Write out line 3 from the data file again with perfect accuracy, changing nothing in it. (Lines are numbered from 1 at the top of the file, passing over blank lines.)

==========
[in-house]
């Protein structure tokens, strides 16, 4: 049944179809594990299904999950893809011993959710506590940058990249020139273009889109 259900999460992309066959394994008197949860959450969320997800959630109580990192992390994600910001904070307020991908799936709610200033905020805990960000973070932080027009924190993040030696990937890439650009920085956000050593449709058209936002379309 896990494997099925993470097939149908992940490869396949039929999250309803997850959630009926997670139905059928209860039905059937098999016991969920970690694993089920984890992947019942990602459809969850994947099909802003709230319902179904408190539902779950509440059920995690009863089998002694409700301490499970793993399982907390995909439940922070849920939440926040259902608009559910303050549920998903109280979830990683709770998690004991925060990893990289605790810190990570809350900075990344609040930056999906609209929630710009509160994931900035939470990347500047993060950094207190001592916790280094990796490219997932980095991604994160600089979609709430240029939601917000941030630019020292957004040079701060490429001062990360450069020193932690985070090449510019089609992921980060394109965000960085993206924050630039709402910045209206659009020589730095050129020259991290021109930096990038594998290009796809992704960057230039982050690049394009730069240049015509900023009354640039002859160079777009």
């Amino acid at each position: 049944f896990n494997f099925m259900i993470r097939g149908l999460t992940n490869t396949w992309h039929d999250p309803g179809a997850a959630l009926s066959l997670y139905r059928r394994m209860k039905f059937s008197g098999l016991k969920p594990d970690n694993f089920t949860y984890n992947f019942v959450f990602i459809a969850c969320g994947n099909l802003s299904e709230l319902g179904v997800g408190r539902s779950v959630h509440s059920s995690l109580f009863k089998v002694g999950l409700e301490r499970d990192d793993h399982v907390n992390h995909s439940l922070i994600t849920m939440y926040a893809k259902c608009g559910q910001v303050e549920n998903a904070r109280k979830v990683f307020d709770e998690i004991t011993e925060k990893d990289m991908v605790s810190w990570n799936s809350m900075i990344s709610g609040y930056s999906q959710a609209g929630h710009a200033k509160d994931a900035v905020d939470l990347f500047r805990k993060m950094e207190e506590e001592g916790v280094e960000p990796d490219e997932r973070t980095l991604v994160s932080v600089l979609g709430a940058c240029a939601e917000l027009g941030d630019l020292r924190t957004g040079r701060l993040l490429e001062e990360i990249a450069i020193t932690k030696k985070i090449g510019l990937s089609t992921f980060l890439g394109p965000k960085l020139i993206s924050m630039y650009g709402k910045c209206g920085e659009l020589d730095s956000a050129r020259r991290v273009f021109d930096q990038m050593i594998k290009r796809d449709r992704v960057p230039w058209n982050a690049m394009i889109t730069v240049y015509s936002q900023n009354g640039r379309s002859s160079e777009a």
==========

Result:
């Amino acid at each position: 049944f896990n494997f099925m259900i993470r097939g149908l999460t992940n490869t396949w992309h039929d999250p309803g179809a997850a959630l009926s066959l997670y139905r059928r394994m209860k039905f059937s008197g098999l016991k969920p594990d970690n694993f089920t949860y984890n992947f019942v959450f990602i459809a969850c969320g994947n099909l802003s299904e709230l319902g179904v997800g408190r539902s779950v959630h509440s059920s995690l109580f009863k089998v002694g999950l409700e301490r499970d990192d793993h399982v907390n992390h995909s439940l922070i994600t849920m939440y926040a893809k259902c608009g559910q910001v303050e549920n998903a904070r109280k979830v990683f307020d709770e998690i004991t011993e925060k990893d990289m991908v605790s810190w990570n799936s809350m900075i990344s709610g609040y930056s999906q959710a609209g929630h710009a200033k509160d994931a900035v905020d939470l990347f500047r805990k993060m950094e207190e506590e001592g916790v280094e960000p990796d490219e997932r973070t980095l991604v994160s932080v600089l979609g709430a940058c240029a939601e917000l027009g941030d630019l020292r924190t957004g040079r701060l993040l490429e001062e990360i990249a450069i020193t932690k030696k985070i090449g510019l990937s089609t992921f980060l890439g394109p965000k960085l020139i993206s924050m630039y650009g709402k910045c209206g920085e659009l020589d730095s956000a050129r020259r991290v273009f021109d930096q990038m050593i594998k290009r796809d449709r992704v960057p230039w058209n982050a690049m394009i889109t730069v240049y015509s936002q900023n009354g640039r379309s002859s160079e777009a």